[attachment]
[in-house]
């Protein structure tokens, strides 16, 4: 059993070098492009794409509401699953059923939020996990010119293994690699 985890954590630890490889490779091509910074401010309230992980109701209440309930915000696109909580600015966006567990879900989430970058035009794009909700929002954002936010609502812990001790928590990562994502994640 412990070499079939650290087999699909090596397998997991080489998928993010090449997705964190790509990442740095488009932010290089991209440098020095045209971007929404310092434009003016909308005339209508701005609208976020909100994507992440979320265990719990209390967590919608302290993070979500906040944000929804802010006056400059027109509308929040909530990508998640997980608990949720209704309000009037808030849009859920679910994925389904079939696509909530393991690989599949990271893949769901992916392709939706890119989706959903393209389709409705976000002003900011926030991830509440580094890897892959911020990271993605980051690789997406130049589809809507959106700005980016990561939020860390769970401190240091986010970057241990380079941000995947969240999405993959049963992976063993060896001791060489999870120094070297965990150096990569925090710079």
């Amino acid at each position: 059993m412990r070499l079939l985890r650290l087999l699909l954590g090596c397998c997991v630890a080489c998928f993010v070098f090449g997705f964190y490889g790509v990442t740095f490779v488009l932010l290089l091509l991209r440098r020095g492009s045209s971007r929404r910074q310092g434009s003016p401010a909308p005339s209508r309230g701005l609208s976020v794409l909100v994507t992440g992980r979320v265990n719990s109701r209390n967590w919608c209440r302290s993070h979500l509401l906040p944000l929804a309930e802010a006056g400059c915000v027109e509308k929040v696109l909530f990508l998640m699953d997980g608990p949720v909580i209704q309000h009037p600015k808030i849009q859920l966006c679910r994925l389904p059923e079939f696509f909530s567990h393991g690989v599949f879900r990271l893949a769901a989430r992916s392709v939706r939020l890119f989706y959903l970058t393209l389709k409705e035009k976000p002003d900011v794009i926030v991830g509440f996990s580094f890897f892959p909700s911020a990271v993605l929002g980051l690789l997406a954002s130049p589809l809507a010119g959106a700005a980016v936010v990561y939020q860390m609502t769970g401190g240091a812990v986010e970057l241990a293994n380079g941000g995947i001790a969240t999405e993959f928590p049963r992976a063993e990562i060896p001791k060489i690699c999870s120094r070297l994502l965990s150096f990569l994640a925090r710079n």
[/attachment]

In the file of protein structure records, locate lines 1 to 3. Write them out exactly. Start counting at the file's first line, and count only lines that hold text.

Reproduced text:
[in-house]
């Protein structure tokens, strides 16, 4: 059993070098492009794409509401699953059923939020996990010119293994690699 985890954590630890490889490779091509910074401010309230992980109701209440309930915000696109909580600015966006567990879900989430970058035009794009909700929002954002936010609502812990001790928590990562994502994640 412990070499079939650290087999699909090596397998997991080489998928993010090449997705964190790509990442740095488009932010290089991209440098020095045209971007929404310092434009003016909308005339209508701005609208976020909100994507992440979320265990719990209390967590919608302290993070979500906040944000929804802010006056400059027109509308929040909530990508998640997980608990949720209704309000009037808030849009859920679910994925389904079939696509909530393991690989599949990271893949769901992916392709939706890119989706959903393209389709409705976000002003900011926030991830509440580094890897892959911020990271993605980051690789997406130049589809809507959106700005980016990561939020860390769970401190240091986010970057241990380079941000995947969240999405993959049963992976063993060896001791060489999870120094070297965990150096990569925090710079």
């Amino acid at each position: 059993m412990r070499l079939l985890r650290l087999l699909l954590g090596c397998c997991v630890a080489c998928f993010v070098f090449g997705f964190y490889g790509v990442t740095f490779v488009l932010l290089l091509l991209r440098r020095g492009s045209s971007r929404r910074q310092g434009s003016p401010a909308p005339s209508r309230g701005l609208s976020v794409l909100v994507t992440g992980r979320v265990n719990s109701r209390n967590w919608c209440r302290s993070h979500l509401l906040p944000l929804a309930e802010a006056g400059c915000v027109e509308k929040v696109l909530f990508l998640m699953d997980g608990p949720v909580i209704q309000h009037p600015k808030i849009q859920l966006c679910r994925l389904p059923e079939f696509f909530s567990h393991g690989v599949f879900r990271l893949a769901a989430r992916s392709v939706r939020l890119f989706y959903l970058t393209l389709k409705e035009k976000p002003d900011v794009i926030v991830g509440f996990s580094f890897f892959p909700s911020a990271v993605l929002g980051l690789l997406a954002s130049p589809l809507a010119g959106a700005a980016v936010v990561y939020q860390m609502t769970g401190g240091a812990v986010e970057l241990a293994n380079g941000g995947i001790a969240t999405e993959f928590p049963r992976a063993e990562i060896p001791k060489i690699c999870s120094r070297l994502l965990s150096f990569l994640a925090r710079n």